If there’s one child-rearing issue that can instantly polarize a roomful of women, it’s breastfeeding. But it shouldn’t, because all moms want to do what's best for their babies. And both choices—breastfeeding or formula—can have pros and cons.

Pros of Breastfeeding

Numerous studies do suggest that breast-fed babies may be healthier than formula-fed kids, with lower rates of obesity, diabetes and ear infections, among other conditions. Evidence also suggests that children who were nursed often may have higher IQs than kids who drank formula.

There are health benefits for moms, too, including a lower risk of breast cancer and ovarian cancer. Hence, the American Academy of Pediatrics (AAP) and other health organizations recommend that women feed their babies breast milk exclusively for the first six months of life. The AAP also recommends that mothers continue to give their babies breast milk, along with other foods, for at least one year, and longer if desired.

Cons of Breastfeeding

Nursing a baby, however, requires a lot of energy, time, support and other resources that aren’t always available to new mothers. It can be especially difficult for mothers who return to work outside the home after three months—the average length of a maternity leave.

What's more, breastfeeding isn’t always easy, with a steep learning curve in the first six weeks. During that time new moms are still recovering from the physical ordeal of giving birth and dealing with sleep deprivation and spiking hormone levels. Moms are also dealing with the addition of a new and extremely demanding little person!

Most experts tell new moms to do their best and to feel good about their decision. “My advice about breastfeeding completely changed after I had children of my own,” says Melissa Meyer, M.D., a pediatrician at Nationwide Children’s Hospital, in Columbus, OH, and mom to a toddler and infant twins. “Now, while I still recommend that all women breastfeed if they’re able to, I tell new mothers they shouldn’t be made to feel like a failure if they aren’t able to stick with it."

Wendy Sue Swanson, M.D., a staff pediatrician at Seattle Children’s Hospital and mother of two young children, says women face a lot of pressure to breastfeed exclusively. And she knows that personally. “When I wasn’t able to feed my children entirely with breast-milk, I suffered so much guilt. I had severe mastitis and was so ill I had to be hospitalized, and yet I was convinced that I had to continue to pump constantly in order to keep my supply up,” she says. “What I came to realize, and what I tell all new moms, is that every ounce of breast milk you can give your baby is beneficial, and there’s absolutely nothing wrong with giving them a combination of formula and breast milk.” Choosing a combination of formula and breast milk “is particularly realistic for working mothers, who may not be able to pump enough on the job to satisfy their baby’s needs,” Dr. Swanson adds.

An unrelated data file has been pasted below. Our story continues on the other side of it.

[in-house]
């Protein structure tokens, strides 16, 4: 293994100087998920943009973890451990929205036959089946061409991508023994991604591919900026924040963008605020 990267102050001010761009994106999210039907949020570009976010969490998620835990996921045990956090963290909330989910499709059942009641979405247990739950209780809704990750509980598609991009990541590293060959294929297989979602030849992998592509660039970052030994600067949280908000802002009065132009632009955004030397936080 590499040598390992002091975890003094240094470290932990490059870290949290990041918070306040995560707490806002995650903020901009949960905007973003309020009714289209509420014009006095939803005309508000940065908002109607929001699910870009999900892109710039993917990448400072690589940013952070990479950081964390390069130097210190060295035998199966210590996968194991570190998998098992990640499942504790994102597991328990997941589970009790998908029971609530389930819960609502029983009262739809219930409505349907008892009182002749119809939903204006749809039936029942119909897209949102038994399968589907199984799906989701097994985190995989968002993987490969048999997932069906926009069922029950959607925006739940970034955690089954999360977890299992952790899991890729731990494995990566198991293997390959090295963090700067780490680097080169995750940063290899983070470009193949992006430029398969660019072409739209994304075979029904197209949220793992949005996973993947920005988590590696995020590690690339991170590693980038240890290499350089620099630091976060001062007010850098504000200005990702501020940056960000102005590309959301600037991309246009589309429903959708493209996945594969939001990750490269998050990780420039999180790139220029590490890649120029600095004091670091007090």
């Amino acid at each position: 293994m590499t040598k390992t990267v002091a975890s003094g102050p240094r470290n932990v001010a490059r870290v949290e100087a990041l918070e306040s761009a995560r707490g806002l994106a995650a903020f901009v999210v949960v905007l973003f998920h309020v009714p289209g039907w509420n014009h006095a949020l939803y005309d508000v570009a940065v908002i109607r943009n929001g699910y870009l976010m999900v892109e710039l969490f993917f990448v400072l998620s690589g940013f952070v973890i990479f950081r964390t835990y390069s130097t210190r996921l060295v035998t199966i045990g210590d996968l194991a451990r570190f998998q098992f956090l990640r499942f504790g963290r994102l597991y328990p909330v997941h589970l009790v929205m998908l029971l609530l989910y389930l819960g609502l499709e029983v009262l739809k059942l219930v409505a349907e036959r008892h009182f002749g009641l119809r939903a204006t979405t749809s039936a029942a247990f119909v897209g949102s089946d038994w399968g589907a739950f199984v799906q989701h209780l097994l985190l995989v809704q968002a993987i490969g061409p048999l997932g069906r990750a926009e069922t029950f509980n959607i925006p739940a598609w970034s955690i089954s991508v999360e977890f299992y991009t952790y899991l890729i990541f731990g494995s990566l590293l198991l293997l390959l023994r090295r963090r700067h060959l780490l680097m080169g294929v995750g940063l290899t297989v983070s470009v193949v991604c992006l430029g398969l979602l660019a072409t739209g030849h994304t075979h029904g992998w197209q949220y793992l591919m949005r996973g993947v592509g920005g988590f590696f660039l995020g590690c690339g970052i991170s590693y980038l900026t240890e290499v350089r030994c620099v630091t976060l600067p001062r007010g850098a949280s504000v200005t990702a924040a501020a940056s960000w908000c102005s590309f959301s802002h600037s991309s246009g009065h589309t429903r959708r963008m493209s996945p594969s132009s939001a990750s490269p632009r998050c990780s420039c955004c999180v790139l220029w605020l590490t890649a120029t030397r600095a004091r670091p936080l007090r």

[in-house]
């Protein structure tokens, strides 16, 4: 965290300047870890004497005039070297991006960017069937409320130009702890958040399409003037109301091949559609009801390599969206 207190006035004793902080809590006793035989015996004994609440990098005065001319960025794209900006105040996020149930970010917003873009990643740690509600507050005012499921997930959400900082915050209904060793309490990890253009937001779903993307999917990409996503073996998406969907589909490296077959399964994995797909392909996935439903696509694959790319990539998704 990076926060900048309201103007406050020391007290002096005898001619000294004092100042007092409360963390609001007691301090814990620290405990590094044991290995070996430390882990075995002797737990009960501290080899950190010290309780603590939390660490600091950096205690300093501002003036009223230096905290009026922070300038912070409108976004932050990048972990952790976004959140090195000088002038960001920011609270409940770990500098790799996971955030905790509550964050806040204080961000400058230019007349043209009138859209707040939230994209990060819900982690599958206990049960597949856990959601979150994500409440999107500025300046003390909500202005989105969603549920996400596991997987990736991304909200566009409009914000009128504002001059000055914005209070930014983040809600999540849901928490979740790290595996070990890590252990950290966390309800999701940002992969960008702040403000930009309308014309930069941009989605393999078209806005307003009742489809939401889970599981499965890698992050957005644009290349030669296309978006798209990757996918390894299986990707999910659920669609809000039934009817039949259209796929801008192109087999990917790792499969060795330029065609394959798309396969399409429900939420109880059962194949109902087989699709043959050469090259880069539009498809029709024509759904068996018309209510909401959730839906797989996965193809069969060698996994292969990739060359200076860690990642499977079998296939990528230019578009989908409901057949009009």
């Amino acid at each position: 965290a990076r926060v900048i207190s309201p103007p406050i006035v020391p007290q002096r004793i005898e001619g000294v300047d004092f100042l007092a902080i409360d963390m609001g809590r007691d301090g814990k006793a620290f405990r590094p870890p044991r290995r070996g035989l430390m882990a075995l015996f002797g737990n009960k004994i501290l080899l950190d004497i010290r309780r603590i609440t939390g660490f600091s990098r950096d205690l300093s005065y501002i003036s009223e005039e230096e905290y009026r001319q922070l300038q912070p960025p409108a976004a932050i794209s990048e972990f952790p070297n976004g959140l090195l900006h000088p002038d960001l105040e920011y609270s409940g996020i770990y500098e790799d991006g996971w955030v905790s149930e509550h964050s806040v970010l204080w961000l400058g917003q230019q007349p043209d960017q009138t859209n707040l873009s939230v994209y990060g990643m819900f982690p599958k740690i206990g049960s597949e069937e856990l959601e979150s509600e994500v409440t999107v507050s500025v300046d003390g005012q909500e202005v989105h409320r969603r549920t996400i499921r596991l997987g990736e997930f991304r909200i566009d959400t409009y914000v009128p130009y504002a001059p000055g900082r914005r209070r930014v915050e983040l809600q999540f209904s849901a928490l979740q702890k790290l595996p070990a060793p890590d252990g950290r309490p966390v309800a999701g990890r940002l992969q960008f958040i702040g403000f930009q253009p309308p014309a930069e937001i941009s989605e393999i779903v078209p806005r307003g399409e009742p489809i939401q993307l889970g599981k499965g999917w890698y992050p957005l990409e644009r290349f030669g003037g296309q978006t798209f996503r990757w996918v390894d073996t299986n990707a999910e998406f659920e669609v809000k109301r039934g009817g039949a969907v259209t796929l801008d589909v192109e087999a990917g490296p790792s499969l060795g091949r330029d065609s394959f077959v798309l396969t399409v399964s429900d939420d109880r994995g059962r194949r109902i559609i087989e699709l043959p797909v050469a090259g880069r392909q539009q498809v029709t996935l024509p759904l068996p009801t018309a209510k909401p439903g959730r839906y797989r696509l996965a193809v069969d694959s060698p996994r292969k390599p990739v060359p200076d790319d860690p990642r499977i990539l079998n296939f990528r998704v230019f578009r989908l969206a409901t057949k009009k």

Newborn Feeding Tips

No matter what decisions you make about feeding your newborn, consider these strategies:

Pump your breast milk occasionally and have someone else offer it to your child in a bottle, so you can get a night out once in a while. Don’t wait longer than two or three months to start; your child won’t take the bottle as easily after that.

Attend a breastfeeding support group. You’ll get helpful advice and encouragement from lactation consultants and other new moms, and it's a great social outlet, too.

Replace one nursing session a day with formula to transition to a combination of breastfeeding and formula. Many couples choose an overnight formula feed, so Dad can give the bottle while Mom gets to sleep.

Build up a freezer stash of breast milk by pumping when Dad gives the formula bottle. While refrigerated breast milk is good for only about a week, breast milk can safely be frozen for up to three months in a regular freezer and six months in deep freeze.

Experiment with different bottles and nipples to see which ones your baby likes best. But don’t switch up too often; it may frustrate your child.

Warm bottles in a bowl of hot water, never in the microwave—no matter how tempting it is to save time.

Be aware: Babies who get less than 24 ounces of formula a day may need a vitamin D supplement. A mother’s milk typically doesn’t contain enough of this essential vitamin. Choose an OTC supplement without iron, which can cause constipation in an infant younger than 6 months.

Publication Review By: the Editorial Staff at Healthcommunities.com

Published: 17 Sep 2010

Last Modified: 16 Dec 2011